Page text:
What Do the Games We Enjoy Tell Us About Income Inequality?

in #philosophy2 years ago

Have you ever played a resource-based game where the rich didn't get (at least) proportionately richer?

If so, was it any fun?

Did you play it long?

If we can't structure effective games like this, why do some think we can structure society like this?

I've been thinking about this more as I started playing https://prospectors.io/ which recently launched on EOS (I'm there as 1lukestokes1 if you want to say hi. Here's my referral link if you're interested.)

(More about the game later)

I asked this question on Twitter which created some interesting discussion:

There was also a rather large discussion on Facebook with over 50 comments (click through to see them all):

I think this is an important discussion to have. Many people have strong opinions and ideas for creating a perfect society with just the right amount of laws and regulation and motivational incentives to keep everything running smoothly and make it "fair" for everyone. The reality is we, as a species, don't actually want to live in that world. We don't create those types of societies when we have the opportunity to engineer societies within our simulations.

Now, I get that most people will say, "Life is not a game! You can't compare real life to a game." and to some degree, this is certainly accurate (games are usually made to be fun, entertaining, distractions from "real life"). But (and stretch with me a bit here), you can also make the argument that all decision making of conscious creatures which leads to what we call "real life" is based on game theory mechanics. Our brains process information, weigh various options, and respond, even if on a subconscious level.

Here's some of the FB discussion to highlight this point (there are many other great comments there as well):

When people in the real world discuss the very real problems caused by out of control income inequality...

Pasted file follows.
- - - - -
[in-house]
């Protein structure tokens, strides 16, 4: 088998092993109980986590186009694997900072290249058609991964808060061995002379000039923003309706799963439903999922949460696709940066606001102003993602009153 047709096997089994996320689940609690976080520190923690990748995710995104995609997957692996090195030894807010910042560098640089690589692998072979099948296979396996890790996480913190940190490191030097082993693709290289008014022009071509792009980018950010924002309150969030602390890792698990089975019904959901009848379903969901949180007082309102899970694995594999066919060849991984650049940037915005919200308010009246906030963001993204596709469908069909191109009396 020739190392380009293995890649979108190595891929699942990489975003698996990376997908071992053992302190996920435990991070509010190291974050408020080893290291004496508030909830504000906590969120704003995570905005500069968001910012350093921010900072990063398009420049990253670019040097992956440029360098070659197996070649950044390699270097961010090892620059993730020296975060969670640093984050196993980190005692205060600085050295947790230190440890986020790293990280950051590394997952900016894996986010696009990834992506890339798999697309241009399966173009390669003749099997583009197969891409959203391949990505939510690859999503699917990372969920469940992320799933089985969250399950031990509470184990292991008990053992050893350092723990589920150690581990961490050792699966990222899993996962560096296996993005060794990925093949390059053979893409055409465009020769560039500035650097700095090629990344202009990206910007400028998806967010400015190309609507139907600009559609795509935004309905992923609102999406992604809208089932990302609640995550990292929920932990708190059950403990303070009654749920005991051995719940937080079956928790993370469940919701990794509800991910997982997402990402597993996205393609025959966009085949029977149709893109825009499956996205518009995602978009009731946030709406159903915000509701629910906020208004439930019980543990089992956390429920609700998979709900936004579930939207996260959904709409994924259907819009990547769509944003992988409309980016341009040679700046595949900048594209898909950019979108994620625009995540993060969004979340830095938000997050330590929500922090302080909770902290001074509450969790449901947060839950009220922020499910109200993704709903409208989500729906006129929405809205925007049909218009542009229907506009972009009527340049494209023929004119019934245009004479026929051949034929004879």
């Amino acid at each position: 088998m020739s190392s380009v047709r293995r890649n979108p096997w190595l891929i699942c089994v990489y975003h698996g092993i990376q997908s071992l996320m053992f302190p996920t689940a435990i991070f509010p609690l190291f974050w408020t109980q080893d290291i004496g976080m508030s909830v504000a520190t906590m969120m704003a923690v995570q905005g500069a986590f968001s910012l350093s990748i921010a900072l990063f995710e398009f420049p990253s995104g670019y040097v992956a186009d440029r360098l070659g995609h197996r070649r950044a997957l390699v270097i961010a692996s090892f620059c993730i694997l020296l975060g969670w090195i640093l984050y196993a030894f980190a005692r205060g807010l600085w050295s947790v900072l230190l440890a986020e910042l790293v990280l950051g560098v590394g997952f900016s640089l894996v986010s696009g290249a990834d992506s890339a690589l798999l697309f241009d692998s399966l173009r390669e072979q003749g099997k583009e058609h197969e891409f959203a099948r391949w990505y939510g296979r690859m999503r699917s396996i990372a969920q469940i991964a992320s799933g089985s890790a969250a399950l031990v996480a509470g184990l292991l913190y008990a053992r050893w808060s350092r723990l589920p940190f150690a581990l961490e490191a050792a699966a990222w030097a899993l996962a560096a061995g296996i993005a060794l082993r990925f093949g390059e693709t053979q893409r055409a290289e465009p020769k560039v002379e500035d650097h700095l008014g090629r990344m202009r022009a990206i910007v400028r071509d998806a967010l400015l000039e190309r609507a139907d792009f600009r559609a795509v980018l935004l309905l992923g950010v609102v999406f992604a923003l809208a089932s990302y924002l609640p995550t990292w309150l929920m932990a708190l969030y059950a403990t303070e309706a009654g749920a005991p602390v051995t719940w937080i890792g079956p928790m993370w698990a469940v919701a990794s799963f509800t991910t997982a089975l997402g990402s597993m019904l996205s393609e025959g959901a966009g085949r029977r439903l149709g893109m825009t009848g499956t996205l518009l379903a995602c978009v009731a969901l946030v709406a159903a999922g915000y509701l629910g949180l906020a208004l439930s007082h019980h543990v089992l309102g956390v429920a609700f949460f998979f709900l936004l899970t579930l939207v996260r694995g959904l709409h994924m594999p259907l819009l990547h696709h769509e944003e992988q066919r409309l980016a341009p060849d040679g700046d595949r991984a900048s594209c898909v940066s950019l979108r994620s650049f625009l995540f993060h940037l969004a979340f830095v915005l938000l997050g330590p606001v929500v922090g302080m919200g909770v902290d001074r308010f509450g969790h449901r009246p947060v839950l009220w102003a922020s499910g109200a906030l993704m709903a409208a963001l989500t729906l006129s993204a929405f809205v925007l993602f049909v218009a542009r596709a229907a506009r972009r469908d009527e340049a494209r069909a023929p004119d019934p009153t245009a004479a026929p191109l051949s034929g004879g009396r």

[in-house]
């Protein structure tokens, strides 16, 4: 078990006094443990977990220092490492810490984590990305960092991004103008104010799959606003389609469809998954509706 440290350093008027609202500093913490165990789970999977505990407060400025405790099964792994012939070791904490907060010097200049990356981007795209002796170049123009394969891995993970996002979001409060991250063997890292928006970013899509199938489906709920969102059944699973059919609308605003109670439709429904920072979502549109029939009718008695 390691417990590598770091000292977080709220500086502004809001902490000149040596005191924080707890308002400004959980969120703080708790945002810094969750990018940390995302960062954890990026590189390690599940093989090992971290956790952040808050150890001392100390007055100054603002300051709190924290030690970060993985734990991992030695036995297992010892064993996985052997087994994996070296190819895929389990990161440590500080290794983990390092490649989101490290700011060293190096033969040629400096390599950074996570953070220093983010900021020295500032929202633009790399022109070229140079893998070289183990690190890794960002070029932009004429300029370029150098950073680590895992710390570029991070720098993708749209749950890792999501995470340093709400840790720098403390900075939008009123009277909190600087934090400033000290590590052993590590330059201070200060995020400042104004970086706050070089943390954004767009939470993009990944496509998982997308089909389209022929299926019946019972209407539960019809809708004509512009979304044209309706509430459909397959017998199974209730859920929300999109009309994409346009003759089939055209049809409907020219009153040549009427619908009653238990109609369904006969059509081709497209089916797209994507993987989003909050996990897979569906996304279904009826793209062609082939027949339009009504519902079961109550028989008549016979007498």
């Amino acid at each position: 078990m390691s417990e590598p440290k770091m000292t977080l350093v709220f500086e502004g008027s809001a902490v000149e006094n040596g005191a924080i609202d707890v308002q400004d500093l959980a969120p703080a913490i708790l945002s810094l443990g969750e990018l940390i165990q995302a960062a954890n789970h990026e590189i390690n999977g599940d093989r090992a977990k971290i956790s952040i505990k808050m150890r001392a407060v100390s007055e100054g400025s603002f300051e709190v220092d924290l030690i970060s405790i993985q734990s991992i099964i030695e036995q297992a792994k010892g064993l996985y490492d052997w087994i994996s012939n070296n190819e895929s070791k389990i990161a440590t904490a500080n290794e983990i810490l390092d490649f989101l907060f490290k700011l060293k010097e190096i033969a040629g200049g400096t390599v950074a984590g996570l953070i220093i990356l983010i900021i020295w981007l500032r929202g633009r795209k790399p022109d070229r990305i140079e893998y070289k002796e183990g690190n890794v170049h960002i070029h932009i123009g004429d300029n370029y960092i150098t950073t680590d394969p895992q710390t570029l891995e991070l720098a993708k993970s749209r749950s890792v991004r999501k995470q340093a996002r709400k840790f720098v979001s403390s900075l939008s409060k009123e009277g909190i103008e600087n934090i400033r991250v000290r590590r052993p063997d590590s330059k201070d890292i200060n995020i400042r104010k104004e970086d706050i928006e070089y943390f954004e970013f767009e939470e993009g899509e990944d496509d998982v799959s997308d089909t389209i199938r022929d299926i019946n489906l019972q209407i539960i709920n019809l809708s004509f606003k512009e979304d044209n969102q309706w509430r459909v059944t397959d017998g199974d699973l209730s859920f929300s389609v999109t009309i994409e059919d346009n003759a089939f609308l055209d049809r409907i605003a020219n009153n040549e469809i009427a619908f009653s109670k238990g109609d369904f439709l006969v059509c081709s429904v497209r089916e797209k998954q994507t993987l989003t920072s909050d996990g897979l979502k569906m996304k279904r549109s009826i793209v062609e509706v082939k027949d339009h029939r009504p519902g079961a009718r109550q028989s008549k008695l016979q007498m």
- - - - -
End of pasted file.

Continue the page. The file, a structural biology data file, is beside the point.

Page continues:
I can't help but notice, at launch time, the rent is also Too Damn High on Prospectors:

At the current PGL price of around $0.33 each, that's almost $100 a month just to rent a plot! When you add in the costs of buildings and such, there may not be enough resources to support that high value. Already we see "the rich" taking up the land with one account already controlling 82 plots and the game has only been out for a matter of days.

(via https://prospectors.online/)

Here's my thinking on this:

If we want a better, more equitable society, we can try focusing on some fundamentals about how humans function individually and collectively. We can simulate various solutions in both the digital and physical world. The success of these solutions, IMO, directly relates to how enjoyable they are or people will simply abandon them, unless threats of violence are used to keep people within the system (the refugee crisis we see around the world shows even that won't stop people). Equality of outcome not only doesn't work, but it's not something people actually want. Games built that way are not worth playing. Life built that way is not worth living.

Equality of opportunity... now that's something everyone appreciates. Some of the best games we create start everyone at zero. Would you want to play Monopoly if others started with an extra $500? Something else our games often have is a bit of random chance ("random" being the word we give to sufficiently advanced things we can't understand from a materialistic determinism perspective). Games also come with rewards, little dopamine injections which make us feel good and keep us coming back for more along with cool down periods to avoid getting overly stimulated (at which point the "feel good" part doesn't work as well).

As we try to construct things like Universal Basic Income (and how Steem might power it), we'd do well to keep in mind the role of motivational psychology. For example, creative work actually declines when extrinsic motivators are given. Non-creative, mindless, factory work does well with those type of rewards, but creative work (such as good quality content created here on Steem) requires intrinsic motivation.